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NEW ZEALAND FORENSIC TEAM TO HELP PROBE SAMOA KILLING

The police in Samoa say a team of New Zealand forensic scientists has been asked to investigate a fatal shooting to ensure it is examined independently.

They say three New Zealand forensic police officers will assist them in their investigation into how Togia Rapi died during a police drug raid in Faleatiu village last month.

A spokesperson for the Samoa police, Leaupepe Fatu Pula, says the forensic experts were requested under the New Zealand Aid Programme because Samoa does not have the calibre of expertise.

“They are experts in ballistics forensics. They’ll be looking at reconstructing the crime scene at the village and also examining police vehicles that were damaged by the alleged shooting.”

Leaupepe Fatu Pula says a post-mortem is being conducted and no charges have been laid yet.

TOKELAU WELCOMES ANNOUNCEMENT OF NEW FERRIES

The leader of Tokelau is welcoming the announcement of new ferries for the isolated atolls.

The New Zealand government says it will pay for a two-year lease of the PB Matua ferry, which can carry 36 international passengers, to replace the rusting MV Tokelau.

Tokelauans, who are New Zealand citizens, depend entirely on the ferry for transport and supplies and have been waiting for a replacement since 2005.

The Ulu o Tokelau, Keli Hiano Kalolo, says the New Zealand government has also said it will build a new ferry, which should be in operation once the two-year lease is up.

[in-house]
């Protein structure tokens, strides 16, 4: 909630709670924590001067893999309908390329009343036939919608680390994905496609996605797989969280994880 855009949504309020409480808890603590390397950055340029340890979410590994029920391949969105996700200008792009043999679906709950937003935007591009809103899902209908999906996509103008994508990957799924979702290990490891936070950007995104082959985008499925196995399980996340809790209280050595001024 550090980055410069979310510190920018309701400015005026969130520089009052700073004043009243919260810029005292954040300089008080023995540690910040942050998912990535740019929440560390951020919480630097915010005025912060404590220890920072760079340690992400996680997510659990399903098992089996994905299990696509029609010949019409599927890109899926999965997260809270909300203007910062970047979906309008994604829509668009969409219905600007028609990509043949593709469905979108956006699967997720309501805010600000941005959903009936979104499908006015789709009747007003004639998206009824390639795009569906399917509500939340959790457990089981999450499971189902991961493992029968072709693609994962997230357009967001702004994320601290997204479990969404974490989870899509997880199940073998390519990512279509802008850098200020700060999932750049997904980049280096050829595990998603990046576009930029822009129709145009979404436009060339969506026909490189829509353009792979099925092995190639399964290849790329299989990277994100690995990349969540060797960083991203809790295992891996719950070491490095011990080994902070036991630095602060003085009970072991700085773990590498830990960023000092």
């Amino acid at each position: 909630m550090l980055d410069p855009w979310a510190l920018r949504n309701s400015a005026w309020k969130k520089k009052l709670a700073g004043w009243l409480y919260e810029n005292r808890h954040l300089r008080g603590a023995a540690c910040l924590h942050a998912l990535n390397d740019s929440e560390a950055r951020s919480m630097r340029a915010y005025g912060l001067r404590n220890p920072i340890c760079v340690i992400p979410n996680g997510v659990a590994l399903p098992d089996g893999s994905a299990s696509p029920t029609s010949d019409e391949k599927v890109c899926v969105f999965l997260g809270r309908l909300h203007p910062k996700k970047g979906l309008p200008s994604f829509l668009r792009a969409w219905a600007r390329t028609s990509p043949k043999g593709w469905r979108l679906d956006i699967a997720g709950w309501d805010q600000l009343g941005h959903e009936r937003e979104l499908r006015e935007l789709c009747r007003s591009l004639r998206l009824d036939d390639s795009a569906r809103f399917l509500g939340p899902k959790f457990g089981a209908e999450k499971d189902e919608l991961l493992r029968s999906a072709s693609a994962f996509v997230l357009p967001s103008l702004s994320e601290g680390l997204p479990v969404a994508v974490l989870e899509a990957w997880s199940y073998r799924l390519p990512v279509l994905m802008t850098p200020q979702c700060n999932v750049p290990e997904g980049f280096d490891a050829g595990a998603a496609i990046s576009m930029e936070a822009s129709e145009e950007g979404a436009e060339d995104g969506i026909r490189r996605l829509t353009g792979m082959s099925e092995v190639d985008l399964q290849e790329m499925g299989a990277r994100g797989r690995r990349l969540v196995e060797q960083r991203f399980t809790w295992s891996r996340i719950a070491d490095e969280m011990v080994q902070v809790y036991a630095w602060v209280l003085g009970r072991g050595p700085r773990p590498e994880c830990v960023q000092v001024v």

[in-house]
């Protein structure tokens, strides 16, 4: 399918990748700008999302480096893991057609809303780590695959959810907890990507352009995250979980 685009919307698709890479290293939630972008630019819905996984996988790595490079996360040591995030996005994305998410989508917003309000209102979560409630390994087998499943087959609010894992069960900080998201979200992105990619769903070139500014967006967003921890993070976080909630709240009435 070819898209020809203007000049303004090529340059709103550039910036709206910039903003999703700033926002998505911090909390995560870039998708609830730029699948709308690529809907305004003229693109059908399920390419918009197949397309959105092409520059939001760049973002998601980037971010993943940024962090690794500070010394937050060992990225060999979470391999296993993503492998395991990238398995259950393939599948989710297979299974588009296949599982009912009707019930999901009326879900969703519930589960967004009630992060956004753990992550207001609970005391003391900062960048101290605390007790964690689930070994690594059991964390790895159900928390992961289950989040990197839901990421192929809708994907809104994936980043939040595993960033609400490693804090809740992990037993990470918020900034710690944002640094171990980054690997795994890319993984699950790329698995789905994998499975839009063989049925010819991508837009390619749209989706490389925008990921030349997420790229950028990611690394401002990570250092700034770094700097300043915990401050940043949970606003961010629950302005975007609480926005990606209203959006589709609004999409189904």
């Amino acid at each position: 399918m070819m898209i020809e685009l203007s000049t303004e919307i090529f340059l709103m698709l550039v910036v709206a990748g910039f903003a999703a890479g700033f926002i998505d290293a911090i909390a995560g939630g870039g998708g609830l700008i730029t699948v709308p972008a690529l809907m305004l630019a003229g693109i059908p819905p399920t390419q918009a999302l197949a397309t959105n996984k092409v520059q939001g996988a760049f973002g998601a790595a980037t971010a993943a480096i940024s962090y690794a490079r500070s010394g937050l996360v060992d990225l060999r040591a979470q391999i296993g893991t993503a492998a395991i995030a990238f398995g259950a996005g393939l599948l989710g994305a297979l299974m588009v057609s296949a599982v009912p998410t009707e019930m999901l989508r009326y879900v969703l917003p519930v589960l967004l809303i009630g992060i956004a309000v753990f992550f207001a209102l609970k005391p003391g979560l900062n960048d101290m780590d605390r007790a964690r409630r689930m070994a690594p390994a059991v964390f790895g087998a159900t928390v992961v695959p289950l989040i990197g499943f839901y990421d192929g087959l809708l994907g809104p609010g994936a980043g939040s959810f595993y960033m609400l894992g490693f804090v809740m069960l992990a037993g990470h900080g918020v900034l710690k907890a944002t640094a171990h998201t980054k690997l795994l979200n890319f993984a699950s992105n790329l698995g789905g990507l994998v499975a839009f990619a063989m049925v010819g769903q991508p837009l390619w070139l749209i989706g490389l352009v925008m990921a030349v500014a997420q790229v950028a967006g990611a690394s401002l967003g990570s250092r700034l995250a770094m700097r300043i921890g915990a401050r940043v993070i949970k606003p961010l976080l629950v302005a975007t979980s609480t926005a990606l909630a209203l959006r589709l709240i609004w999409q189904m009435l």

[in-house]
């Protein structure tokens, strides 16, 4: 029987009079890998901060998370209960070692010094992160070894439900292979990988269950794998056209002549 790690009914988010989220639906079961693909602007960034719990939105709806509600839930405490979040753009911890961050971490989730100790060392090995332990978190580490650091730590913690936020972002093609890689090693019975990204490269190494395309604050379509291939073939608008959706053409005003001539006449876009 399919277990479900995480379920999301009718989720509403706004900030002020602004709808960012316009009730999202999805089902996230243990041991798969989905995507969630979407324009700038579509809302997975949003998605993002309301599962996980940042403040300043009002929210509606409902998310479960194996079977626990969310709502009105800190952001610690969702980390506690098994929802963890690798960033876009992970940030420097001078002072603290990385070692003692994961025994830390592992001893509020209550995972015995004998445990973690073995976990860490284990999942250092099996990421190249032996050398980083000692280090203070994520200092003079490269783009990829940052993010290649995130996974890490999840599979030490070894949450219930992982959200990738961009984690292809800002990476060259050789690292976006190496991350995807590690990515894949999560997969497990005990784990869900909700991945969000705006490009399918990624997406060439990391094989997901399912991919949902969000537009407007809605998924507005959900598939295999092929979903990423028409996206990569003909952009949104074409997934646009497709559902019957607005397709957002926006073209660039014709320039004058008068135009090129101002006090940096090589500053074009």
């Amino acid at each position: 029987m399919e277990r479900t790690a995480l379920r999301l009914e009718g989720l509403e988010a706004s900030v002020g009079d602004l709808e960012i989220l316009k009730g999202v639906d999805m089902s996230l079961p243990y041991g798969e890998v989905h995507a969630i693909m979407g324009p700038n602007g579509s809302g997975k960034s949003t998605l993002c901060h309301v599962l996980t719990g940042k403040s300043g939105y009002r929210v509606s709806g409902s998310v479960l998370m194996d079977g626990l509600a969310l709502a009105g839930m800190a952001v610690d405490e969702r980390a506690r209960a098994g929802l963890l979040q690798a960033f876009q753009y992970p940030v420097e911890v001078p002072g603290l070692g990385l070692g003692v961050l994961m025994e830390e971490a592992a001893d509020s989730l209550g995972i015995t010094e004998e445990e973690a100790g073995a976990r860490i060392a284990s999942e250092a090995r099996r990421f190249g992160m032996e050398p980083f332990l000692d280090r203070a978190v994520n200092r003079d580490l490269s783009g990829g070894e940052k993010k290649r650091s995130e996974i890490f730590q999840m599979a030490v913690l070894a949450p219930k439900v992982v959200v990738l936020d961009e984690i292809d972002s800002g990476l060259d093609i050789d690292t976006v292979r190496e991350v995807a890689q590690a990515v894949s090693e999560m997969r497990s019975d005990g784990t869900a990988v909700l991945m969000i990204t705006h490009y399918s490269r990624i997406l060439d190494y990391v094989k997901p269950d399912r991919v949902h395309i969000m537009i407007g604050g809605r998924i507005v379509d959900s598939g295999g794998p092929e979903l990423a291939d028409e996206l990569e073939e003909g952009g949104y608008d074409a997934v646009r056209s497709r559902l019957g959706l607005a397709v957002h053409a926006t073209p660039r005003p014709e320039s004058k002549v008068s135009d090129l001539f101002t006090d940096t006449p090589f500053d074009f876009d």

He says the ferries will mean people are able to travel more freely.

“People of Tokelau are quite thankful for this one. Because we have sold the last one because it is not safe for travel, that is the MV Tokelau, and this will allow particularly people from overseas like Australia and New Zealand to have regular visits to Tokelau.”

Keli Hiano Kalolo says Tokelauans hope the new ferry being built will be much faster, but its size and speed have not yet been decided.

CONGRESSMEN CALL FOR ACTION OVER PALAU COMPACT

Members of the United States Congress have asked the Obama Administration to push for Congressional approval of the Compact of Free Association between Palau and the US.

The Agreement was signed nearly 2 years ago but still has not been acted on by the US Government.

Under the agreement, Palau will receive a 250 million US dollar financial package over the next 15 years.

Guam News reports that Congressmen from Guam, American Samoa, the Northern Marianas and Hawaii are among those pushing for approval.

They warn continued inaction will result in some Palauans being enticed by the potential for assistance from nations in Asia and the Middle East.

SAMOA COURT OF APPEAL DROPS FINE, JAILS MAN CONVICTED OF INCEST

A 57-year-old man in Samoa who was found guilty of incest has been ordered by the Court of Appeal to be jailed for 12 months, reversing a Supreme Court ruling that had imposed a fine of 5,000 US dollars.

The Supreme Court had also ruled that half the fine be paid to the defendant’s 36-year-old daughter, who had also been jailed on incest charges.

However the Court of Appeal has set aside the fine paid to the victim and ordered she be released from jail after serving eight months of her three year sentence.

The Court of Appeal says it took into account several factors.

It says the victim’s father had abandoned her before she was born but he later took advantage of her; her prompt admission of guilt; support for her father at his sentencing despite what had he had done to her; the time already spent in jail and her ostracism from her village.



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